Water shortages in South Haryana

The augmentation canal water is reportedly supplied to the Bhiwani, Rewari, and Gurugram areas in South Haryana. After the breach, the water was diverted into the Western Yamuna Canal (WYC) from the Hamida Head in Yamuna Nagar and also in the Yamuna river from Hathini Kund Barrage to plug the breach. As a result, the canal-dependent areas suffered water shortages, which were compensated through the Bhakara canal water joining the Yamuna canal system at the Munak head in Karnal.

Causes of breach

As per Nishant Kumar Yadav, the deputy commissioner, the initial findings revealed that the breach was caused by a weak lining of the canal.

Blaming the Irrigation Department for the destruction, the villagers alleged that the canal was running brim-full most of the time while its banks had developed several weak patches over the years, but the authorities had not taken the matter seriously.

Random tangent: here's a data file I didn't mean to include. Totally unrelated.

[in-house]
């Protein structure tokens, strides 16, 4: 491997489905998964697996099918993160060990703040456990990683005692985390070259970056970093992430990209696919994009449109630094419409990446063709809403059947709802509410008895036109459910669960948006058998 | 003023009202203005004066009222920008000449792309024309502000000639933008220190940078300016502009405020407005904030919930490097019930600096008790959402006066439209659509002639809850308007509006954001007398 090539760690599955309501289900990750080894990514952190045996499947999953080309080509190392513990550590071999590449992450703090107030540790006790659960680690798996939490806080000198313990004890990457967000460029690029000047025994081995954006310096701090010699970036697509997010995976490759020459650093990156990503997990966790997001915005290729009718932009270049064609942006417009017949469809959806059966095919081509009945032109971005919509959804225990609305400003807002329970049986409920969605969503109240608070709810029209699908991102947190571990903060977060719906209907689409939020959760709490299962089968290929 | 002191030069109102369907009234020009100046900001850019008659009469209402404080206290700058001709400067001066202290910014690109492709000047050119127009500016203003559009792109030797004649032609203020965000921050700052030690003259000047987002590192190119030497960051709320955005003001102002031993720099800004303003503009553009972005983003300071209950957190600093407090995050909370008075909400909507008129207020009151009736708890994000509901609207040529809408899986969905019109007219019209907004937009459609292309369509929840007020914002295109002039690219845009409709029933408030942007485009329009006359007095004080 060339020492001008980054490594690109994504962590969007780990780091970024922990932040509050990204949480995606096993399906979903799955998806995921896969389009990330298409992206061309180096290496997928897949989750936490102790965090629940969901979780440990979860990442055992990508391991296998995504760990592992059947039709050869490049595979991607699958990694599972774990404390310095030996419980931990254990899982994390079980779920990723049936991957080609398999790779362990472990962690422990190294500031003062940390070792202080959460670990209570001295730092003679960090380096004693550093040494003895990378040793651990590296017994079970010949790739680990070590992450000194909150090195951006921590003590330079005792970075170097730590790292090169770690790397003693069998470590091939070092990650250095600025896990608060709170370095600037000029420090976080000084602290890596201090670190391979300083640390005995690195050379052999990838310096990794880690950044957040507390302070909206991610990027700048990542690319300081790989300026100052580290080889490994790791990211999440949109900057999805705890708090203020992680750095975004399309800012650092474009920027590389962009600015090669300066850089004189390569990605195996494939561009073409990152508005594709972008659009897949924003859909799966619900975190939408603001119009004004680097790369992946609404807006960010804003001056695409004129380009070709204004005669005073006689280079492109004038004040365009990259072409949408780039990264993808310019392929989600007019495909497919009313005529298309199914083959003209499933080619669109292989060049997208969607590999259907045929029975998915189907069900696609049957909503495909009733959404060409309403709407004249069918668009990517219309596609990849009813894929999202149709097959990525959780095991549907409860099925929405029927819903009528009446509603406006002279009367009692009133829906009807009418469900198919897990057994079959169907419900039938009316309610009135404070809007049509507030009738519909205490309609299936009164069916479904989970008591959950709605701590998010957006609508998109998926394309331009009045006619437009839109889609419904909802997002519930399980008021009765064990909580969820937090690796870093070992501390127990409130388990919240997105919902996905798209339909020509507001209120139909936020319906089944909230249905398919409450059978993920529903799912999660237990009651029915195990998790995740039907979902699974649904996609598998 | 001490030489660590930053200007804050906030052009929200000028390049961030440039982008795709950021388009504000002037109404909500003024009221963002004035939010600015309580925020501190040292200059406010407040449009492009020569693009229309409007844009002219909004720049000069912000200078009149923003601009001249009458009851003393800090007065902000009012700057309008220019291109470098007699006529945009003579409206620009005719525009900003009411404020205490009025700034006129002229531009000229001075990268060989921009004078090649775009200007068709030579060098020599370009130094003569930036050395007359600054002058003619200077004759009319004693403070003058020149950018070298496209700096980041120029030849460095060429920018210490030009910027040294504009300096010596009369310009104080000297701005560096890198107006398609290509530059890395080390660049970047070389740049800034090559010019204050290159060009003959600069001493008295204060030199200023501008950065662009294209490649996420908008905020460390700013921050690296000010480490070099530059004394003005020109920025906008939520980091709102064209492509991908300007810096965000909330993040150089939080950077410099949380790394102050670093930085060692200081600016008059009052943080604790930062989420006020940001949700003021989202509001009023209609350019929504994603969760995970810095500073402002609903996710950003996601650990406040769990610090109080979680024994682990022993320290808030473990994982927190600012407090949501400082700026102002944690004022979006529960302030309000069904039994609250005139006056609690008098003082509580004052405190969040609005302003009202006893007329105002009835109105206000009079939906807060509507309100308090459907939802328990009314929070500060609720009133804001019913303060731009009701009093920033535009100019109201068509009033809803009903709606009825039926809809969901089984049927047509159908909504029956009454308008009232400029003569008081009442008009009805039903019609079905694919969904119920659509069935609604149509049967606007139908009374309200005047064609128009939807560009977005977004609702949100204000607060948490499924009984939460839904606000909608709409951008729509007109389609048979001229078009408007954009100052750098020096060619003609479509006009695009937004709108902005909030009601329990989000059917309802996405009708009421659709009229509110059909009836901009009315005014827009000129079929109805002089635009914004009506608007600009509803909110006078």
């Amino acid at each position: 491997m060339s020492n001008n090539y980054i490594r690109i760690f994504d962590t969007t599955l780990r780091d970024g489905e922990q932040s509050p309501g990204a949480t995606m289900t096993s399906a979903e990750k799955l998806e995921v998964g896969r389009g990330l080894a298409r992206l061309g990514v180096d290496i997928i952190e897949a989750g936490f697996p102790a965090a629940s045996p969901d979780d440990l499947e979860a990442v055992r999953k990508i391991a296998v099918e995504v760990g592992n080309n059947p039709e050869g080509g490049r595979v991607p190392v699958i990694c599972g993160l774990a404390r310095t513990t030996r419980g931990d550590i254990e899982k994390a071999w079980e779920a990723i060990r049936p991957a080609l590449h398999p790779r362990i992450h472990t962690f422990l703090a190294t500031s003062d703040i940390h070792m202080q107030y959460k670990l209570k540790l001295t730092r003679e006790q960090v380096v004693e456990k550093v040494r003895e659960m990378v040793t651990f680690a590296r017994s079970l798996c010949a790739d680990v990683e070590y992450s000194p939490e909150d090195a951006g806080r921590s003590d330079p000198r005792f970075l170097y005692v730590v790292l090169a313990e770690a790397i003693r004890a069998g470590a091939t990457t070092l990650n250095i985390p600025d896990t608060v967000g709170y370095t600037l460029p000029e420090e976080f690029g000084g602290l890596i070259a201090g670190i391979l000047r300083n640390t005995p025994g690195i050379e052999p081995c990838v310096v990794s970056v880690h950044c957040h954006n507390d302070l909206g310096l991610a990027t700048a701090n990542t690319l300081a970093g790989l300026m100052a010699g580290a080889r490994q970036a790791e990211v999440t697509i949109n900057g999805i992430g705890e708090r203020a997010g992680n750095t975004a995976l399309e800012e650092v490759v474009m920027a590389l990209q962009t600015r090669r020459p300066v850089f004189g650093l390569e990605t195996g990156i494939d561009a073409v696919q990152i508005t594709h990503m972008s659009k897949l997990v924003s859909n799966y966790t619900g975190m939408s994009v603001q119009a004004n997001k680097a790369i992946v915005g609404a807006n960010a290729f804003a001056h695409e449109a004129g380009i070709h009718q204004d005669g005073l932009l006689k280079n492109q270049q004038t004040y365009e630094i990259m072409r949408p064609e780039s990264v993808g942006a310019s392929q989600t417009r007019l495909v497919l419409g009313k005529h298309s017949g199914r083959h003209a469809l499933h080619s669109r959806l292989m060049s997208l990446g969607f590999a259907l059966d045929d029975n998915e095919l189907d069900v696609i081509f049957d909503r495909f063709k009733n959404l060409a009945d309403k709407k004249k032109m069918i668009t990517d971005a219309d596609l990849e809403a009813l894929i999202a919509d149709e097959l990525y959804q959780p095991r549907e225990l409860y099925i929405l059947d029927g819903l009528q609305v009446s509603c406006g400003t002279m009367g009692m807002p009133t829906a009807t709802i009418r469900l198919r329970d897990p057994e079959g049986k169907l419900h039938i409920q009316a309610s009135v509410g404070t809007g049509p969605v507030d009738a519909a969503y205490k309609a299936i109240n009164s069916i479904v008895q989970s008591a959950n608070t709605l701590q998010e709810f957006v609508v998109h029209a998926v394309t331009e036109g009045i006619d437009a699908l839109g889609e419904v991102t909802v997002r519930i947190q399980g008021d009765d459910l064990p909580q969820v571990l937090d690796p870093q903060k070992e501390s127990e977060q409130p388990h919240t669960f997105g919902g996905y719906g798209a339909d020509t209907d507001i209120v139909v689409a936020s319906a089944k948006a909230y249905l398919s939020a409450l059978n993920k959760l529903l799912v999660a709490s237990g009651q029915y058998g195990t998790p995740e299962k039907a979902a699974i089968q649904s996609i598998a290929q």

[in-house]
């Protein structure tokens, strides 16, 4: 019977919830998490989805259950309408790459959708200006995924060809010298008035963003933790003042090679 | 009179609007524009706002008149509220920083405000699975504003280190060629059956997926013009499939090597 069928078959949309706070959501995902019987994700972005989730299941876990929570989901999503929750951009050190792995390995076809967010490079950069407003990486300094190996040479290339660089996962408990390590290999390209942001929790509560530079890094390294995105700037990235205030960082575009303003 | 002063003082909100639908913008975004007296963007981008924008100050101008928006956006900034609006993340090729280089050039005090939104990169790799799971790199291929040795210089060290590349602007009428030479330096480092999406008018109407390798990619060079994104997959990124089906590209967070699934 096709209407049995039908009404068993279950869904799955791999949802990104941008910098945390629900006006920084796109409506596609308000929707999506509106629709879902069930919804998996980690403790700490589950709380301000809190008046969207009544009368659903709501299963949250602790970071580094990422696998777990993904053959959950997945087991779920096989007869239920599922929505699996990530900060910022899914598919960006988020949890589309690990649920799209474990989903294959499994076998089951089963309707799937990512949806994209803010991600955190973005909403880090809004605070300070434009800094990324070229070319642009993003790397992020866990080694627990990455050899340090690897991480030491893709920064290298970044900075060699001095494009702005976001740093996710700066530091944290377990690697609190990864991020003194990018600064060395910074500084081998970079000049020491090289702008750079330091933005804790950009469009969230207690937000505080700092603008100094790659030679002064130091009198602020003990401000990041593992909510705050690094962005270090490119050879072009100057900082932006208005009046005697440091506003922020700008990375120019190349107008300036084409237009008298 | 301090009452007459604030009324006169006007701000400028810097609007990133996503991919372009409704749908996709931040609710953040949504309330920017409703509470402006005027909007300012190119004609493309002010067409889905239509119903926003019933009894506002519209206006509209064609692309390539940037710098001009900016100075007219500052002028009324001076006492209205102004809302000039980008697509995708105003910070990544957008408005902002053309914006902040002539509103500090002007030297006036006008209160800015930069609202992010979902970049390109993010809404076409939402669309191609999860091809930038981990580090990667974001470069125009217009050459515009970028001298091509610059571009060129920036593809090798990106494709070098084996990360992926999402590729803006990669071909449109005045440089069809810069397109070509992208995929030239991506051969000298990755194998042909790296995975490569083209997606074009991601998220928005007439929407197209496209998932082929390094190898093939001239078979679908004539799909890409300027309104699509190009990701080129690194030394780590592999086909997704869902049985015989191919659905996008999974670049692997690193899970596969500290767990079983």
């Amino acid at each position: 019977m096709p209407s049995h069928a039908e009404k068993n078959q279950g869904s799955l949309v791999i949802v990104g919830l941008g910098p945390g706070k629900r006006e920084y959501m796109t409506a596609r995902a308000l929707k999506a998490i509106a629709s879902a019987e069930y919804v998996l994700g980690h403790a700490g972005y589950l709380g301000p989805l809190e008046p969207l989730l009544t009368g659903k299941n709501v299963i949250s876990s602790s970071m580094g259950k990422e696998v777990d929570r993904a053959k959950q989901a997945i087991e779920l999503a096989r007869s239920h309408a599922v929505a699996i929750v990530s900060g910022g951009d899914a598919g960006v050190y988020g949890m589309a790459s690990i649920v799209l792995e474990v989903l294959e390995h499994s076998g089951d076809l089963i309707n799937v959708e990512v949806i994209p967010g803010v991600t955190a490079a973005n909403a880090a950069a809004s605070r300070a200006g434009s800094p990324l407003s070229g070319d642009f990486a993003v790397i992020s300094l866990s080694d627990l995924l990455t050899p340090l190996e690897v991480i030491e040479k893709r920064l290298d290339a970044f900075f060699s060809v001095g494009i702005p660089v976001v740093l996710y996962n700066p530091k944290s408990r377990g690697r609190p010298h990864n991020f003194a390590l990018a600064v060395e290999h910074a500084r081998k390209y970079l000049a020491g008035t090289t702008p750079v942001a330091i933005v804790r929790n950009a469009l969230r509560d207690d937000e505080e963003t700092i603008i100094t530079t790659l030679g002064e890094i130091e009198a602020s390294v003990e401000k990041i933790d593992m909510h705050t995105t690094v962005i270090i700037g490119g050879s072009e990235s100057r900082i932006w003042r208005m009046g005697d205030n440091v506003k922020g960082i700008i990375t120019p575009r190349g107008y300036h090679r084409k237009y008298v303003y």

Efforts to plug the breach. (Dainik Jagran, May 18, 2020)

On the other hand, Navtej Saini, executive engineer, Irrigation Department, blamed a hole created by tree roots leading to the breach. He also stated the canal renovation work, costing around Rs 489 crore, was under the tendering processes, which has been delayed on the account of the lockdown.

As per another report, the augmentation canal was built to carry 4,500 cusecs water, but for the want of maintenance, its capacity has reduced, and presently it was transporting 3,200 cusecs water.

Plan to divert more water into the augmentation canal

Notably, the state government has been proposing to increase the capacity of the augmentation canal from 4,500 cusecs to 6,000 cusecs, and to increase the capacity of the WYC from 15,500 cusecs to 17,530 cusecs by the end of 2021 or early 2022 at a cost of Rs 604 crore.

Under the plan, the 67-km long augmentation canal branching off from the WYC at the Hamida Head, Yamuna Nagar to again merging into the WYC at Munak Head, Karnal has to be deepened and widened by reconstructing both the banks.

Bone dry WYC in Karnal. (Punjab Kesri, Feb. 01, 2020)

More and more water diversion is taking place into the augmentation canal while the WYC is being neglected between Hamida Head and Munak Head. Facing groundwater depletion, and the resultant effect on the irrigational services in the areas adjoining the WYC in this stretch, local farmers had, in early February 2020, warned the department of a stir if their demands of water release in equal amount in both the canals were ignored anymore.

Canal breaches becoming a new normal